April 21, 2024

You’re the Boss: Owner Sets Goals for the Company and Himself

Staying Alive

I was on a plane to Utah in March to look at a sander I was considering buying, and during the flight I wrote notes about each of my employees to serve as the nucleus of their employee reviews. As I said in my last post, I have decided that it would be useful to sit down with each worker, in private, to discuss my perceptions of their performances and my expectations for them as the company grows — and to hear their thoughts on the way things are going.

Fortunately, I have almost nothing bad to say about my people. They work hard, they treat each other well, and they turn out good product. Our biggest problem in the last year has been mistakes on the shop floor. But we’ve been reviewing each problem in our weekly meetings, and the error rate has dropped considerably since the beginning of the year.

On the plane, I also wrote a list of goals for myself that was considerably longer than those for anyone else. When I write a list, I just try to spit out everything I can think of, in no particular order. Here’s what I wrote:

• Hire and train another sales person so that I can get out of sales altogether.

• Hire and train an administrative assistant to do routine paperwork.

• Start work on the next version of the Web site, which will involve a considerable amount of writing, coding and photography. This project is to be completed by the end of the summer.

• Redesign our AdWords campaign to take advantage of the changes to the Web site that are to be completed by Thanksgiving.

• Replace our existing generic pricing spreadsheets with sheets tailored to each table shape we make.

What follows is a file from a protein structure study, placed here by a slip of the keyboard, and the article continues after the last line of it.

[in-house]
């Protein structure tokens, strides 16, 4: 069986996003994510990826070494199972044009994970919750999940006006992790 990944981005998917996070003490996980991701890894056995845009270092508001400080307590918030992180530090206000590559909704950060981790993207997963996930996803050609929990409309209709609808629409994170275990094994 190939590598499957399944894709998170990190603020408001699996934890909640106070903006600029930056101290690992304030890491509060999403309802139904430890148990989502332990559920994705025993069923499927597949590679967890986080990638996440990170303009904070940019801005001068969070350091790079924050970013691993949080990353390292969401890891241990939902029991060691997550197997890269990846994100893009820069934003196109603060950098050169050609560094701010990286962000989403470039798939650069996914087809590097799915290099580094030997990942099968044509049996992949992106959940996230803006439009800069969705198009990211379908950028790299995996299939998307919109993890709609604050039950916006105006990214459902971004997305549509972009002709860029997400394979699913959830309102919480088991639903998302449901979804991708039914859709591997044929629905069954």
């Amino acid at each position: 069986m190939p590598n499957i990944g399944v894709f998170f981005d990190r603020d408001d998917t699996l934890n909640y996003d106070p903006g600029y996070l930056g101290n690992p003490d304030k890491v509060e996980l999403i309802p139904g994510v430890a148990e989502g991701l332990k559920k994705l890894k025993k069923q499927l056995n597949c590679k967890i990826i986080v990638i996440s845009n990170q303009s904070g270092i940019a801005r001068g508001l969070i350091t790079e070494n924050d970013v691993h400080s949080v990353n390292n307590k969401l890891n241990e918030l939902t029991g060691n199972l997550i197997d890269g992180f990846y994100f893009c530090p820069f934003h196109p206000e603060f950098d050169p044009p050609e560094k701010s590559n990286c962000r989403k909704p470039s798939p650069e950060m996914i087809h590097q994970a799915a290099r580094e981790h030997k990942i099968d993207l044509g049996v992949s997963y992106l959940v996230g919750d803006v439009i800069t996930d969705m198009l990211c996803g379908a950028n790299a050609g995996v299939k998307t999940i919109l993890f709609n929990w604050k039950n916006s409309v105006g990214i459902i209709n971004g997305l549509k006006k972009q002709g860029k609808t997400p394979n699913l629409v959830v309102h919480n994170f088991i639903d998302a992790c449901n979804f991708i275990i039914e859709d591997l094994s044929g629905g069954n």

• Replace our existing computer-aided design program with a more modern package. (Our current program does not allow multiple users to share a single library of designs, and that is a serious problem for a multiperson sales and engineering office.)

• Conduct reviews for each employee.

• Introduce better scheduling information into our weekly meeting.

• Write a short instruction manual for our database so that every employee can access the production and profitability information we collect.

• Start meeting regularly with my accountant.

• Look into upgrading our servers.

• Analyze shipping costs to see how well our online quotes align with the actual bills.

• Do an energy audit to see whether we can use less electricity.

• Start lease negotiations at the end of the year. Our lease runs out in March, 2012.

As you might have noticed, this is a lot of hands-dirty stuff. I’m not at the point where I can delegate much of this; everyone else in the company is already busy doing their primary job. Also, these projects are all interesting to me. They require knowledge of the way the company works that no one else has. I enjoy the challenge of designing and implementing new tools and procedures, and seeing them make a positive difference to the output and profit of the company. It’s the same challenge that is involved with making a piece of furniture, just on a larger scale. A long series of small procedures has to be executed perfectly to come out with the best result.

My biggest problem will be figuring out what to do first. I’m in that familiar situation of knowing that no matter what I’m working on, I should probably be doing something else.

Paul Downs founded Paul Downs Cabinetmakers in 1986. It is based outside of Philadelphia.

Article source: http://feeds.nytimes.com/click.phdo?i=6a539e9c989e55e980c39356de81714c

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